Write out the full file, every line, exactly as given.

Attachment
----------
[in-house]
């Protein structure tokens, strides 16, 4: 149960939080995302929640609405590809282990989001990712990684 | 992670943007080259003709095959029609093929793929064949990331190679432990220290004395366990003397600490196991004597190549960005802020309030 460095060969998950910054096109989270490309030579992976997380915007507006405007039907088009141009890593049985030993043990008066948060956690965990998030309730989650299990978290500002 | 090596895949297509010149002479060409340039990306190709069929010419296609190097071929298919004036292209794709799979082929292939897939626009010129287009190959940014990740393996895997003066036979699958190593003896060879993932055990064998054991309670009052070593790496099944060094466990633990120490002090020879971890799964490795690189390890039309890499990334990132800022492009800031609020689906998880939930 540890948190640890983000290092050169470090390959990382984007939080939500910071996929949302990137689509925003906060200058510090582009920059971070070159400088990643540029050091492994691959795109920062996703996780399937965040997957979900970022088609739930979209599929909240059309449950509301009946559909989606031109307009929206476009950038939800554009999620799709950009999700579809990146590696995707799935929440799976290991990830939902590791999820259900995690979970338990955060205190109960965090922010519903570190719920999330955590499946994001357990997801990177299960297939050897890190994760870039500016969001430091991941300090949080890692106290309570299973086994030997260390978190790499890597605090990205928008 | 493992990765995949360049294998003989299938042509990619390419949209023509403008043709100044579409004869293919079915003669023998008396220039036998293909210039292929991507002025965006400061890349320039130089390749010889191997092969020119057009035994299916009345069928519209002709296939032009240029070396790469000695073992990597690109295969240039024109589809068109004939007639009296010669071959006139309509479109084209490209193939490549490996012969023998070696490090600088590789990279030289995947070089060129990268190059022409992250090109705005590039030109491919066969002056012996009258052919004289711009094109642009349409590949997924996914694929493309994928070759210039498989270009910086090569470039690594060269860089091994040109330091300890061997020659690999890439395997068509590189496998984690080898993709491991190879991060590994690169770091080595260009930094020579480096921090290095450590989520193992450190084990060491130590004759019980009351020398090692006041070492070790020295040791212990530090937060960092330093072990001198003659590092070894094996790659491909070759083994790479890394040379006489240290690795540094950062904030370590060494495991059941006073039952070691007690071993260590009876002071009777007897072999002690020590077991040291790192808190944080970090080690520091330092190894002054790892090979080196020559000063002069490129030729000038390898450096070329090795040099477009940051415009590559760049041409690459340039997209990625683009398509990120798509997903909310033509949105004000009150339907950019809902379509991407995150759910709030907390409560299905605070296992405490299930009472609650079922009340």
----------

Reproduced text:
[in-house]
């Protein structure tokens, strides 16, 4: 149960939080995302929640609405590809282990989001990712990684 | 992670943007080259003709095959029609093929793929064949990331190679432990220290004395366990003397600490196991004597190549960005802020309030 460095060969998950910054096109989270490309030579992976997380915007507006405007039907088009141009890593049985030993043990008066948060956690965990998030309730989650299990978290500002 | 090596895949297509010149002479060409340039990306190709069929010419296609190097071929298919004036292209794709799979082929292939897939626009010129287009190959940014990740393996895997003066036979699958190593003896060879993932055990064998054991309670009052070593790496099944060094466990633990120490002090020879971890799964490795690189390890039309890499990334990132800022492009800031609020689906998880939930 540890948190640890983000290092050169470090390959990382984007939080939500910071996929949302990137689509925003906060200058510090582009920059971070070159400088990643540029050091492994691959795109920062996703996780399937965040997957979900970022088609739930979209599929909240059309449950509301009946559909989606031109307009929206476009950038939800554009999620799709950009999700579809990146590696995707799935929440799976290991990830939902590791999820259900995690979970338990955060205190109960965090922010519903570190719920999330955590499946994001357990997801990177299960297939050897890190994760870039500016969001430091991941300090949080890692106290309570299973086994030997260390978190790499890597605090990205928008 | 493992990765995949360049294998003989299938042509990619390419949209023509403008043709100044579409004869293919079915003669023998008396220039036998293909210039292929991507002025965006400061890349320039130089390749010889191997092969020119057009035994299916009345069928519209002709296939032009240029070396790469000695073992990597690109295969240039024109589809068109004939007639009296010669071959006139309509479109084209490209193939490549490996012969023998070696490090600088590789990279030289995947070089060129990268190059022409992250090109705005590039030109491919066969002056012996009258052919004289711009094109642009349409590949997924996914694929493309994928070759210039498989270009910086090569470039690594060269860089091994040109330091300890061997020659690999890439395997068509590189496998984690080898993709491991190879991060590994690169770091080595260009930094020579480096921090290095450590989520193992450190084990060491130590004759019980009351020398090692006041070492070790020295040791212990530090937060960092330093072990001198003659590092070894094996790659491909070759083994790479890394040379006489240290690795540094950062904030370590060494495991059941006073039952070691007690071993260590009876002071009777007897072999002690020590077991040291790192808190944080970090080690520091330092190894002054790892090979080196020559000063002069490129030729000038390898450096070329090795040099477009940051415009590559760049041409690459340039997209990625683009398509990120798509997903909310033509949105004000009150339907950019809902379509991407995150759910709030907390409560299905605070296992405490299930009472609650079922009340």